One Two Three Sushi opens in January
DOWNTOWN CORE — Sushi Avenue, parent company of the popular Japanese restaurant Masu, has confirmed its new “fast casual” sushi restaurant One Two Three Sushi will open in early January. The first One Two Three Sushi restaurant is located on the second floor of the IDS Crystal Court in the former Godiva chocolate store.
Sushi Avenue director of operations Brent Sokup said the quick service One Two Three Sushi is not an extension of the Masu brand, but an all-new restaurant concept.
“We are doing our best to keep them separate,” said Sokup. “They are not in anyway the same concept.”
One Two Three Sushi will serve sushi, noodles and steamed buns, all made to order from high quality ingredients. Sokup said Sushi Avenue has developed techniques to keep service fast and while still allowing for made-to-order hand-rolled sushi.
Sokup said exact price points are still being discussed, but everything on the menu should be less than $10.
The 700-square-foot One Two Three Sushi restaurant will likely be the smallest location in what Sushi Avenue envisions as the start of a new restaurant chain.
“Once we get it up and running, we plan to open more of them,” said Sokup. He said future One Two Three Sushi restaurants will range from 800 to 1,500 square feet.
Restaurant and music venue The Belmore now open
WAREHOUSE DISTRICT — Neighborhood café and music venue The Belmore/The New Skyway Lounge is now open at 25 4th St. N., the former home of City Billiards.
Owner Ben Hill officially opened the doors at The Belmore on Nov. 12. Prior to opening, he held several soft open events, including a reading from punk rock authorities Legs McNeil and Gillian McCain, as well as a performance by Richard Lloyd of the influential 1970s band Television. As a venue, The Belmore/The New Skyway lounge will allow for around 300 people.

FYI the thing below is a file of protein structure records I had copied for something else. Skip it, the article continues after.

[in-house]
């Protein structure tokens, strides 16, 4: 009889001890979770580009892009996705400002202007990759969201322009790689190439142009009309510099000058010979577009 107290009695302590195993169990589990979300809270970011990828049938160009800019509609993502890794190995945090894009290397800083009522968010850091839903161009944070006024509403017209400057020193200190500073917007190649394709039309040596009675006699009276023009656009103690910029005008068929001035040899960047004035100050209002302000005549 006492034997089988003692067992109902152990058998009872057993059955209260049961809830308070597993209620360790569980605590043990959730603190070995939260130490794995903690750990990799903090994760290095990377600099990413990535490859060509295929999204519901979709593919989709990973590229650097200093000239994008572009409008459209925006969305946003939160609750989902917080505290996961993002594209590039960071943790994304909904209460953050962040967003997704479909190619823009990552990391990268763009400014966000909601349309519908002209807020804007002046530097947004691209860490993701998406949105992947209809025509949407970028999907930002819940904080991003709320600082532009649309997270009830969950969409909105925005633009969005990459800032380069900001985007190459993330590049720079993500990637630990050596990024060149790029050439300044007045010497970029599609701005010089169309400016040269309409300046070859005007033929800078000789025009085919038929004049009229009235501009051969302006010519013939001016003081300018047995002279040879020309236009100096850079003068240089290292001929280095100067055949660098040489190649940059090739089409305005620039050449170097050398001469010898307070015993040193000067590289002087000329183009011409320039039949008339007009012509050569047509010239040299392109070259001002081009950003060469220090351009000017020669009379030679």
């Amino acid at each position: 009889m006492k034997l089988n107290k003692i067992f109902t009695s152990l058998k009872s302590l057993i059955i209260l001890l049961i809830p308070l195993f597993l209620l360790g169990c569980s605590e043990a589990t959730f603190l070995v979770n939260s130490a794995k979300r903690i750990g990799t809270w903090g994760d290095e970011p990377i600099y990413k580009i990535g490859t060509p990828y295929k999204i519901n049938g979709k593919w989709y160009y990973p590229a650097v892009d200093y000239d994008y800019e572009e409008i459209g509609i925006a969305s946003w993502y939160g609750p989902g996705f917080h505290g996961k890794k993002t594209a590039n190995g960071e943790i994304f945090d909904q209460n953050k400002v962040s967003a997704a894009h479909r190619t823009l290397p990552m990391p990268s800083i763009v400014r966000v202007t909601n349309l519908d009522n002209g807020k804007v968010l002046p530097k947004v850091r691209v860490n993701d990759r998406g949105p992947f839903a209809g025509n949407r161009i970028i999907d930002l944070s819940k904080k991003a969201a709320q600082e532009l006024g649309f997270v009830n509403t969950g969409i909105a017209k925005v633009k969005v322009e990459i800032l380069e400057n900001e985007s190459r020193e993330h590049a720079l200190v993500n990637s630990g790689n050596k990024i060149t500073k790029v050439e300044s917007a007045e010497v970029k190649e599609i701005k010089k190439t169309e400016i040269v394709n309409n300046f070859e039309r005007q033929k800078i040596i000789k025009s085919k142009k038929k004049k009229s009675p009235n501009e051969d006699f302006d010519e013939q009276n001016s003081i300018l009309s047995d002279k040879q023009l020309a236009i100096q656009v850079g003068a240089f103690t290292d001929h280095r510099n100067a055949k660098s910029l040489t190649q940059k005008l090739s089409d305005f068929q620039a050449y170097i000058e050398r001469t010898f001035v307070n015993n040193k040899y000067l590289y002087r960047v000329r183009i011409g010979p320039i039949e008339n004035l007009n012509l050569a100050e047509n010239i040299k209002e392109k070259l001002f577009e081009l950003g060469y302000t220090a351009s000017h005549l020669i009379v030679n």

The Belmore’s musical acts are booked by Doug Anderson, former owner of Nick and Eddie. Anderson also serves as The Belmore’s cook and pastry chef.
The restaurant is open for breakfast, lunch and dinner. The initial lunch and dinner menu includes several salads, sandwiches, pastas and pizzas. The menu will likely expand further in the future, said Hill. Any new items added will stick with the core concept of high-quality, scratch-made food.
“Everything is premium ingredients,” he said. “Everything is made in the back from scratch.”
Warehouse District restaurants say railgating is bad for business
At the start of the football season, Mayor R.T. Rybak proposed a plan to bring life to the area around the Metrodome by allowing food trucks to set up near the light rail tracks before games. “Railgating” has been a hit with fans, who have embraced the opportunity to sample fare from over a dozen popular Minneapolis food trucks.
However, the program is far less popular on the west side of Downtown. Railgating is pulling customers away from the Warehouse District and hurting businesses that depend on strong game day traffic, said Warehouse District Business Association (WDBA) executive director Joanne Kaufman.
“We have bars that are down by as much as 55 percent,” said Kaufman. “And this is coming off of a summer that has been challenging at best.”
During the summer, the Warehouse District was plagued by stories of late-night fights and criminal activity that led the City of Minneapolis to draft new guidelines on how to deal with problem venues. A set of voluntary guidelines for such venues helped bring crime back down, but many businesses in the area are still feeling shaky. Game day revenue is built into the business plans for these bars to help them get through tough times. Kaufman said that revenue has been on the decline since the start of railgating.
Tim Mahoney, president of the WDBA and owner of The Loon Café, said his business has seen a decline, but not as dramatic as some of the other businesses in the area. He said he supports the idea of railgating, but believes the idea was developed too quickly. The WDBA proposed game day block parties in the Warehouse District to encourage fans to start on the west side and travel east along the light rail line, but those plans ran afoul of state law.
“The idea is a good idea, but it needs to be looked at and done property,” said Mahoney. “It has had an effect on our businesses in the Warehouse District. And the West Bank is more affected than we are.”
The former Wellman’s Pub at 26 N. 5th St. has reopened with the same management and a new name. The nightclub is now Uncle Buck’s Party Bar. The ownership originally planned to open as Uncle Buck’s in 2011, but instead opted for a new Wellman’s Pub, a chain based in Iowa. Wellman’s Pub opened in April and reopened as Uncle Buck’s in mid-October.